ShareThis Page
News

Wright masterpiece subject of library program

| Saturday, April 28, 2012, 3:43 a.m.

Libraries across Westmoreland County are hoping to bind residents together with a book.

The Westmoreland County Library Network is featuring Franklin Toker's "Fallingwater Rising" as part of its annual One Book, One County reading program.

The book chronicles the history of Frank Lloyd Wright's masterpiece, Fallingwater, in Mill Run.

The program is featured in 14 of the county's 20 public libraries, which provide about 20 copies of the book for patrons. It also includes a trip to Fallingwater and Wright's Duncan House, along with a lunch presentation by Toker.

Although the trip's date is to be determined, Norwin Public Library's discussion of the book is 1 p.m. June 13.

Cesare Muccari, the director of Greensburg Hempfield Area Library, organized the program, which is in its fifth year.

"We want to pick something relevant to Southwestern Pennsylvania," Muccari said. "Last year we did a book on the Whiskey Rebellion and the year before, we did a book dealing with the relationship between Henry Clay Frick and Andrew Carnegie called 'Meet You in Hell.' "

The program uses about 80 copies of the book but expects about 200 participants, Muccari said. It makes coordination difficult.

Books are rotated between libraries, featuring about 20 books at four libraries at a time. The program started on May 2 at the Scottdale Public Library, wrapping up on Aug. 5 at the Murrysville Public Library.

"You have to time this perfectly," Muccari said. "There is always a huge demand."

Although she loves the book discussions, Norwin Public Library director Diana Faulk said the bus trip brings the program and topics to life.

"The trip is very popular," she said. "It makes the library the first step in learning and really exploring the region."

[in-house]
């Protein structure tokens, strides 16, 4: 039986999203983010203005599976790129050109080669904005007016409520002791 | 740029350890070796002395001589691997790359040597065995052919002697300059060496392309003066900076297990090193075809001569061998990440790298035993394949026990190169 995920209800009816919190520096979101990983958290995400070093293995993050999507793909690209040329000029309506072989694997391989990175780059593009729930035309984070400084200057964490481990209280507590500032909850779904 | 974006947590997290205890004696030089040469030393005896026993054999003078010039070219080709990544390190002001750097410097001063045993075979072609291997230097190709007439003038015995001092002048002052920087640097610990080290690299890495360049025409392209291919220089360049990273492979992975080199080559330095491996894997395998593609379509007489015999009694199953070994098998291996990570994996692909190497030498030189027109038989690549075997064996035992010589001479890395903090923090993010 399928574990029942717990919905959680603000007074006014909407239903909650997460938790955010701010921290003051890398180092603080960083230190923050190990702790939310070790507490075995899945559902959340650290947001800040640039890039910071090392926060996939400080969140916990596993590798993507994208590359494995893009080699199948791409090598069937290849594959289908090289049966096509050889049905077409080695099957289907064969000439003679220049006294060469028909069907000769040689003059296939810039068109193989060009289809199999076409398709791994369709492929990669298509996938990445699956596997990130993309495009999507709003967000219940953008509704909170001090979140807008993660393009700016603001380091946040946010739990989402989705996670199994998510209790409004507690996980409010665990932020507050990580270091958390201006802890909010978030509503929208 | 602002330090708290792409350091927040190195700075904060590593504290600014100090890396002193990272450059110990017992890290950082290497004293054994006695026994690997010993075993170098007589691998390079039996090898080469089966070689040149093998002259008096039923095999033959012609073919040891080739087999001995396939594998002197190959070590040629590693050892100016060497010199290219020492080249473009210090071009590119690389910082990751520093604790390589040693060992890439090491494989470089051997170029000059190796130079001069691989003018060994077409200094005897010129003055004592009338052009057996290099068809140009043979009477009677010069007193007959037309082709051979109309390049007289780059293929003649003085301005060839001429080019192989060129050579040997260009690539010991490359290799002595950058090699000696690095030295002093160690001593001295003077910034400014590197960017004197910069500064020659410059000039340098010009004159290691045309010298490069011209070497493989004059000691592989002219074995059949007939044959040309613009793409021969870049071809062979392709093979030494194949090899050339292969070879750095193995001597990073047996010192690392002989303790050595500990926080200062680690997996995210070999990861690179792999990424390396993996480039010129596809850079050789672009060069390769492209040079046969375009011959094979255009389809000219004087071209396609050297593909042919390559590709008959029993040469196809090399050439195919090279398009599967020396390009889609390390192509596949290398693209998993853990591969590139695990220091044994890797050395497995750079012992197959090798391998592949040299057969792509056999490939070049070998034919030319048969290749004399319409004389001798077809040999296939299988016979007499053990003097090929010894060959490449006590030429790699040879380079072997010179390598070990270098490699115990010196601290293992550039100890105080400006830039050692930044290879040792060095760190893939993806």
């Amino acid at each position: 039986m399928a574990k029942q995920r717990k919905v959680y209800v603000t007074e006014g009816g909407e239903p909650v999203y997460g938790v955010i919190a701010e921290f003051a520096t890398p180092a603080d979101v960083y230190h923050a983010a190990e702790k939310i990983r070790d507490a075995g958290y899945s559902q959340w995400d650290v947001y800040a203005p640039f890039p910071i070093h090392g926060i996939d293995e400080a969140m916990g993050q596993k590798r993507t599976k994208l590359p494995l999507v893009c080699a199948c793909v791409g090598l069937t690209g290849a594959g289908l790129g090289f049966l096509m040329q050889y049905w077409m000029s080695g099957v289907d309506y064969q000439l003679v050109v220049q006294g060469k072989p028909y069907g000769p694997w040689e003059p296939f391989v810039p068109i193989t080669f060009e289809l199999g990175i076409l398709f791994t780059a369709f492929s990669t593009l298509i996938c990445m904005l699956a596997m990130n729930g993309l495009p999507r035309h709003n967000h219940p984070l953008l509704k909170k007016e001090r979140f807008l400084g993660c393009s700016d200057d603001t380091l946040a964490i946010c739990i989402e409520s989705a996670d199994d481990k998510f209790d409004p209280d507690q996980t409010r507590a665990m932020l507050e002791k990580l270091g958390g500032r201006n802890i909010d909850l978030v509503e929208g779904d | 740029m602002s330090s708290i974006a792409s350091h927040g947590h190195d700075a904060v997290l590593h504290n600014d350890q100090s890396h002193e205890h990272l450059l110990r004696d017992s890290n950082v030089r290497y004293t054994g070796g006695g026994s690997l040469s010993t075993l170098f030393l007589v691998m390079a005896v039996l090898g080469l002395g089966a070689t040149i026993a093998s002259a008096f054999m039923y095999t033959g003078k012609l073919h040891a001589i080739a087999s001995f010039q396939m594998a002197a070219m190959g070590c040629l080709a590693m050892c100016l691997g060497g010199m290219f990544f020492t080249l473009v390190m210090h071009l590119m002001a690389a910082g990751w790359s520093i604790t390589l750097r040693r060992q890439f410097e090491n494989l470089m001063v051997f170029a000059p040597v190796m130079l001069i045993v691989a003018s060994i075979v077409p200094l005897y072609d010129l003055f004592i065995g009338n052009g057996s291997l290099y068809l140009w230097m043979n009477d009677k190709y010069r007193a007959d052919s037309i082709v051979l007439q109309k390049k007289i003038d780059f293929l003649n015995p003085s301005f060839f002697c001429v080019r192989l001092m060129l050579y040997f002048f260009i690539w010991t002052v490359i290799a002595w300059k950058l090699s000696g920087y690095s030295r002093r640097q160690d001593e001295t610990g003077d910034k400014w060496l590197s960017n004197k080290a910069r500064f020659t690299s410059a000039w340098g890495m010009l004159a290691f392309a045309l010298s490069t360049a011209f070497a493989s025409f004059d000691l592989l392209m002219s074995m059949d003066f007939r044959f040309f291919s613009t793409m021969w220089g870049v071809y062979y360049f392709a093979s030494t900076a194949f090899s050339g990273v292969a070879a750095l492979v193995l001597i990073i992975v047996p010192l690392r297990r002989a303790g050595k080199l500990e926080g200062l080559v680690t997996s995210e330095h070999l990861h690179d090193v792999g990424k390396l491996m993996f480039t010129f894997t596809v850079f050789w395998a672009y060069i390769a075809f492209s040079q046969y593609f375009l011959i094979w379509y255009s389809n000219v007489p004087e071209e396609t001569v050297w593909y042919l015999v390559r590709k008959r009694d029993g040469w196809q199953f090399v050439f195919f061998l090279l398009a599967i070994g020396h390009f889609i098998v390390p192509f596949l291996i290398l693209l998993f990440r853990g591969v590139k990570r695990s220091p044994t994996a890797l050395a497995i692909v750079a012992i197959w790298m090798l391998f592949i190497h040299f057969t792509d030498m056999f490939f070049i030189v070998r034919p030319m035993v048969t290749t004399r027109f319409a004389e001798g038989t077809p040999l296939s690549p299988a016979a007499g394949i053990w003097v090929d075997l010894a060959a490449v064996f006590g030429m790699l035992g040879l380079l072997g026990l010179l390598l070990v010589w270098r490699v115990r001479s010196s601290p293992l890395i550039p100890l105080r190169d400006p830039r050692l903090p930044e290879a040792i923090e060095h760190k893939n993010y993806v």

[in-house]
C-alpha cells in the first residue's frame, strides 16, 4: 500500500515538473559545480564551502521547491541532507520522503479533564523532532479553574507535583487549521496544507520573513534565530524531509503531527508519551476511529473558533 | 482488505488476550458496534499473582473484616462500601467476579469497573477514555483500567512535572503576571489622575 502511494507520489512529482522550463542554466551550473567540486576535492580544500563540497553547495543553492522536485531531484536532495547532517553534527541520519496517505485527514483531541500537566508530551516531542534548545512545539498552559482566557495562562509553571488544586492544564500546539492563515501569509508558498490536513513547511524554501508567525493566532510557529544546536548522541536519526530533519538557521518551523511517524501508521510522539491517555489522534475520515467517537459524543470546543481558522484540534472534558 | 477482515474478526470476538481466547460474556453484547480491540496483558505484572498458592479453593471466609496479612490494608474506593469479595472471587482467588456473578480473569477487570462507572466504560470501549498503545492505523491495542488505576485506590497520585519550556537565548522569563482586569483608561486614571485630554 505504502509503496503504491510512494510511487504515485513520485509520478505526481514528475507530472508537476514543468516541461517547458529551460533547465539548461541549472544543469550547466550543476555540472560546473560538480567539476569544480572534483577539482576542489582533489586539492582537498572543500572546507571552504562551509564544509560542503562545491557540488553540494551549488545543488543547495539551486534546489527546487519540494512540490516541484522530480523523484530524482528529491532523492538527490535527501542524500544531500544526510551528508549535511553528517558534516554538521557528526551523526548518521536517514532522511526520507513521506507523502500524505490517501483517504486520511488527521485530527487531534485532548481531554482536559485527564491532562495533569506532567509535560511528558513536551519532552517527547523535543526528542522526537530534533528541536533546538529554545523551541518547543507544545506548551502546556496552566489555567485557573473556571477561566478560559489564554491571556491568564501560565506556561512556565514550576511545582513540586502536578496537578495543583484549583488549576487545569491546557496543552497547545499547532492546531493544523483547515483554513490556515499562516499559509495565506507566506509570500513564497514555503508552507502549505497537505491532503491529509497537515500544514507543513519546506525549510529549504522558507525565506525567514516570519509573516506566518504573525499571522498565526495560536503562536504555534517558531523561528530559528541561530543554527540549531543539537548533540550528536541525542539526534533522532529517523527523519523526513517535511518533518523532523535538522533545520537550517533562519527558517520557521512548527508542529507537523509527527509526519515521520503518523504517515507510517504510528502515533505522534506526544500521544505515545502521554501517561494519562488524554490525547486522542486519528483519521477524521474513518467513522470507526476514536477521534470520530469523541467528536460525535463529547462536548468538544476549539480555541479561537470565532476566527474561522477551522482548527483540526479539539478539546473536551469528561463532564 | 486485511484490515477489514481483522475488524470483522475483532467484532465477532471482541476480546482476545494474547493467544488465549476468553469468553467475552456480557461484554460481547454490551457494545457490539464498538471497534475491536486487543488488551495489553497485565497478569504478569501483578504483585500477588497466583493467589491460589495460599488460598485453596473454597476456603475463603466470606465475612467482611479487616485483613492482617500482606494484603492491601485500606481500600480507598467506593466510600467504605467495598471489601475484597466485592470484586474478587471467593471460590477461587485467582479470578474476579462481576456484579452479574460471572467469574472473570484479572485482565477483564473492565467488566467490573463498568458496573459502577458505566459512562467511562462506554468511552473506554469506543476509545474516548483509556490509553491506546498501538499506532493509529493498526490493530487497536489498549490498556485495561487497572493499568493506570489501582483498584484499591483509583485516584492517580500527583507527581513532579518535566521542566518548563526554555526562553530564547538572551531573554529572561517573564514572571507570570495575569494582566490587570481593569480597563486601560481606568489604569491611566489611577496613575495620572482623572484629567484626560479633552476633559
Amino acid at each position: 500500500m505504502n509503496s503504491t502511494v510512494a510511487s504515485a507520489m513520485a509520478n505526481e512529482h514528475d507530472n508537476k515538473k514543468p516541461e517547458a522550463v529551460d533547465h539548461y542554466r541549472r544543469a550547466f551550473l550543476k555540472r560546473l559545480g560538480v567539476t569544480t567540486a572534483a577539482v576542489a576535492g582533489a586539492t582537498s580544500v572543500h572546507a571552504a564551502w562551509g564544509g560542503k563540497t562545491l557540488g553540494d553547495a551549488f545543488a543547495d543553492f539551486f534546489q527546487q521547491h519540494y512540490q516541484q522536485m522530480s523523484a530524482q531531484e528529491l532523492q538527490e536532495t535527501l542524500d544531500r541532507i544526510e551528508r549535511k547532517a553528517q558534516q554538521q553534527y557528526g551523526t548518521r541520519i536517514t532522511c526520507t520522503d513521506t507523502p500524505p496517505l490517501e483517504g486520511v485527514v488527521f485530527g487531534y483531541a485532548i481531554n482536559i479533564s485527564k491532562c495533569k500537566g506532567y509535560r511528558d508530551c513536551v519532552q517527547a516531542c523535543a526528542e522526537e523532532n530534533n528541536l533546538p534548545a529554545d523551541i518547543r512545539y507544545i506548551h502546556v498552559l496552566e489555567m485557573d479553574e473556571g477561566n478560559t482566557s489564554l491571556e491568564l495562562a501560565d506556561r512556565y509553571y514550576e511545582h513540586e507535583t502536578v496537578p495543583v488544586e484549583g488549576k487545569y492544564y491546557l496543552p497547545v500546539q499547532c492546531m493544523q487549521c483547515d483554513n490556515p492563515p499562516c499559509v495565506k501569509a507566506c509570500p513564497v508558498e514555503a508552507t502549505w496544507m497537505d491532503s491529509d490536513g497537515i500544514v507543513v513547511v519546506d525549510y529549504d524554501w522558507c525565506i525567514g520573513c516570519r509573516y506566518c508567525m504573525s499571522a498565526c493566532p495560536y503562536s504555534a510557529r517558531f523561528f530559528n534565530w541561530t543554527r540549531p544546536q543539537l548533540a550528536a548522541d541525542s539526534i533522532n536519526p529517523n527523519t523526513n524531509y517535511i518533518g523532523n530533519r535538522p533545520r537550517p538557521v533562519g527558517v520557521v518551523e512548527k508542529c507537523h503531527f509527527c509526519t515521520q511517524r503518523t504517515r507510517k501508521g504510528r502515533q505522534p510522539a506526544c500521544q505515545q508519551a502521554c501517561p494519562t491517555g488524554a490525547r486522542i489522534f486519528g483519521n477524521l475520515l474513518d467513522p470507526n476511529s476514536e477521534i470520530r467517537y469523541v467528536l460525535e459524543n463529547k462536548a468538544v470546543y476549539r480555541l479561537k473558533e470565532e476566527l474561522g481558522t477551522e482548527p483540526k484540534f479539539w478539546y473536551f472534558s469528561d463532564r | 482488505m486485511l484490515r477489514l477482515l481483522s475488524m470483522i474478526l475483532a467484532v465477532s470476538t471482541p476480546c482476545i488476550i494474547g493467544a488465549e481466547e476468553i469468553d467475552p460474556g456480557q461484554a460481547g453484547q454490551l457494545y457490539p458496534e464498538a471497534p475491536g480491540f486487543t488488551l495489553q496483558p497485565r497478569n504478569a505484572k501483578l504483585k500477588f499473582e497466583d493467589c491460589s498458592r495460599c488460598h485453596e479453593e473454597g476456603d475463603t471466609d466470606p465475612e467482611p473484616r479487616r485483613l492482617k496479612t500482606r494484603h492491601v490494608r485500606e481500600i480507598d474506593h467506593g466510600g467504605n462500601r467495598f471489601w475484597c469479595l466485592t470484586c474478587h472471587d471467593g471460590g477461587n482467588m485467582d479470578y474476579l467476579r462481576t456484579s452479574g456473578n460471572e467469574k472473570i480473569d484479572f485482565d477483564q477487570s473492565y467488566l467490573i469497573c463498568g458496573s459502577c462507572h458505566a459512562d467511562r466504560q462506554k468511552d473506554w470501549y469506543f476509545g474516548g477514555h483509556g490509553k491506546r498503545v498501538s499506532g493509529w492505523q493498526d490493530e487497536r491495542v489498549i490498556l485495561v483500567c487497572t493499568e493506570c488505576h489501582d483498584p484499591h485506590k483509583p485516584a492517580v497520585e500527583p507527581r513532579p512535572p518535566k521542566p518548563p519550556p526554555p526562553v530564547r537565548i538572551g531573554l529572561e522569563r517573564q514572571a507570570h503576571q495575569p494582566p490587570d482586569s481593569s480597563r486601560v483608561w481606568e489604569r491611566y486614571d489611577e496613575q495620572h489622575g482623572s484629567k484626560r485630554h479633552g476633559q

The program is funded with a grant through the county and Westmoreland Heritage, a countywide group dedicated to historical tourism, Faulk said.

Each year, Faulk said the program has about 15 participants, with a lot of repeat patrons.

"People are enthusiastic about it, and it is nice to see that," she said.

North Huntingdon resident Mike Mullig participated in the program last year. He said he took interest in the program because he had relatives involved in the Whiskey Rebellion.

"It was interesting to talk to other people about it," Mullig said.

Although he plans to read "Fallingwater Rising," and potentially take the bus trip, scheduling conflicts are keeping Mullig from participating in the discussion.

"I would really like to participate, because one of the things I really liked are that the facilitators were really familiar with the topics," he said. "It brings a lot more insight into the books and topics."

Additional Information:

Books

TribLIVE commenting policy

You are solely responsible for your comments and by using TribLive.com you agree to our Terms of Service.

We moderate comments. Our goal is to provide substantive commentary for a general readership. By screening submissions, we provide a space where readers can share intelligent and informed commentary that enhances the quality of our news and information.

While most comments will be posted if they are on-topic and not abusive, moderating decisions are subjective. We will make them as carefully and consistently as we can. Because of the volume of reader comments, we cannot review individual moderation decisions with readers.

We value thoughtful comments representing a range of views that make their point quickly and politely. We make an effort to protect discussions from repeated comments either by the same reader or different readers

We follow the same standards for taste as the daily newspaper. A few things we won't tolerate: personal attacks, obscenity, vulgarity, profanity (including expletives and letters followed by dashes), commercial promotion, impersonations, incoherence, proselytizing and SHOUTING. Don't include URLs to Web sites.

We do not edit comments. They are either approved or deleted. We reserve the right to edit a comment that is quoted or excerpted in an article. In this case, we may fix spelling and punctuation.

We welcome strong opinions and criticism of our work, but we don't want comments to become bogged down with discussions of our policies and we will moderate accordingly.

We appreciate it when readers and people quoted in articles or blog posts point out errors of fact or emphasis and will investigate all assertions. But these suggestions should be sent via e-mail. To avoid distracting other readers, we won't publish comments that suggest a correction. Instead, corrections will be made in a blog post or in an article.

click me